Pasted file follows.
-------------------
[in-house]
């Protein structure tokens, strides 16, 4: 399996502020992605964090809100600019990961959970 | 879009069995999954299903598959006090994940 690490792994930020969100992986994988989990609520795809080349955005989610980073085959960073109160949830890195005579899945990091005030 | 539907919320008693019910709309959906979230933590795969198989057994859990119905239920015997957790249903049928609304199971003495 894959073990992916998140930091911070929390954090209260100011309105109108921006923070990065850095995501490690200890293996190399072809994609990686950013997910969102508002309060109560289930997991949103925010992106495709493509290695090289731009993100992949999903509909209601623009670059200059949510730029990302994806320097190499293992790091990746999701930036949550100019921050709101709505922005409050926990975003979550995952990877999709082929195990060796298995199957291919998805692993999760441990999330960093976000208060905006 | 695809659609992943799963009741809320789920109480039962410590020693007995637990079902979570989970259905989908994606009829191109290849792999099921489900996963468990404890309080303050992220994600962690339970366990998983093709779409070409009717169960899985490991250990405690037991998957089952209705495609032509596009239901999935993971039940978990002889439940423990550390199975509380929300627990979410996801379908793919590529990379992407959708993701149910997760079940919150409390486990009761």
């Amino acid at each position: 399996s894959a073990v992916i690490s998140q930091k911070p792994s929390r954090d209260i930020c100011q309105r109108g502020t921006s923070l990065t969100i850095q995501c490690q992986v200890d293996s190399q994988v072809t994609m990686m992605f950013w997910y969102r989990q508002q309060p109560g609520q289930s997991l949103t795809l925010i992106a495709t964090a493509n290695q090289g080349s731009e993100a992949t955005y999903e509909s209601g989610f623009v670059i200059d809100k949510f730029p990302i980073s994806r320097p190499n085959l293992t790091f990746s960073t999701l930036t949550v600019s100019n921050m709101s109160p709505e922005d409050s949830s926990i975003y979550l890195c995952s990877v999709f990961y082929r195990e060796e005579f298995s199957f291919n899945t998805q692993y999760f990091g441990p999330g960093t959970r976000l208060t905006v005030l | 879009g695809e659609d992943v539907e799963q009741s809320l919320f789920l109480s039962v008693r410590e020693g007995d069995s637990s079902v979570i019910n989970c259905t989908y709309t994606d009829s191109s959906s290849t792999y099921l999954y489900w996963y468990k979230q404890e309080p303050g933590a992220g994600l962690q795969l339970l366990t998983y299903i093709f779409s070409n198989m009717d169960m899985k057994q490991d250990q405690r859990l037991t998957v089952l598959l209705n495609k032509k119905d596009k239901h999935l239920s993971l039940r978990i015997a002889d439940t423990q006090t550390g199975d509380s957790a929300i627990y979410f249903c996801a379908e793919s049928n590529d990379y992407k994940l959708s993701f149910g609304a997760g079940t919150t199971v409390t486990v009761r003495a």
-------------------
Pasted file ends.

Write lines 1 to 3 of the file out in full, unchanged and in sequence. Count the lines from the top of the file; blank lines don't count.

[in-house]
């Protein structure tokens, strides 16, 4: 399996502020992605964090809100600019990961959970 | 879009069995999954299903598959006090994940 690490792994930020969100992986994988989990609520795809080349955005989610980073085959960073109160949830890195005579899945990091005030 | 539907919320008693019910709309959906979230933590795969198989057994859990119905239920015997957790249903049928609304199971003495 894959073990992916998140930091911070929390954090209260100011309105109108921006923070990065850095995501490690200890293996190399072809994609990686950013997910969102508002309060109560289930997991949103925010992106495709493509290695090289731009993100992949999903509909209601623009670059200059949510730029990302994806320097190499293992790091990746999701930036949550100019921050709101709505922005409050926990975003979550995952990877999709082929195990060796298995199957291919998805692993999760441990999330960093976000208060905006 | 695809659609992943799963009741809320789920109480039962410590020693007995637990079902979570989970259905989908994606009829191109290849792999099921489900996963468990404890309080303050992220994600962690339970366990998983093709779409070409009717169960899985490991250990405690037991998957089952209705495609032509596009239901999935993971039940978990002889439940423990550390199975509380929300627990979410996801379908793919590529990379992407959708993701149910997760079940919150409390486990009761």
């Amino acid at each position: 399996s894959a073990v992916i690490s998140q930091k911070p792994s929390r954090d209260i930020c100011q309105r109108g502020t921006s923070l990065t969100i850095q995501c490690q992986v200890d293996s190399q994988v072809t994609m990686m992605f950013w997910y969102r989990q508002q309060p109560g609520q289930s997991l949103t795809l925010i992106a495709t964090a493509n290695q090289g080349s731009e993100a992949t955005y999903e509909s209601g989610f623009v670059i200059d809100k949510f730029p990302i980073s994806r320097p190499n085959l293992t790091f990746s960073t999701l930036t949550v600019s100019n921050m709101s109160p709505e922005d409050s949830s926990i975003y979550l890195c995952s990877v999709f990961y082929r195990e060796e005579f298995s199957f291919n899945t998805q692993y999760f990091g441990p999330g960093t959970r976000l208060t905006v005030l | 879009g695809e659609d992943v539907e799963q009741s809320l919320f789920l109480s039962v008693r410590e020693g007995d069995s637990s079902v979570i019910n989970c259905t989908y709309t994606d009829s191109s959906s290849t792999y099921l999954y489900w996963y468990k979230q404890e309080p303050g933590a992220g994600l962690q795969l339970l366990t998983y299903i093709f779409s070409n198989m009717d169960m899985k057994q490991d250990q405690r859990l037991t998957v089952l598959l209705n495609k032509k119905d596009k239901h999935l239920s993971l039940r978990i015997a002889d439940t423990q006090t550390g199975d509380s957790a929300i627990y979410f249903c996801a379908e793919s049928n590529d990379y992407k994940l959708s993701f149910g609304a997760g079940t919150t199971v409390t486990v009761r003495a």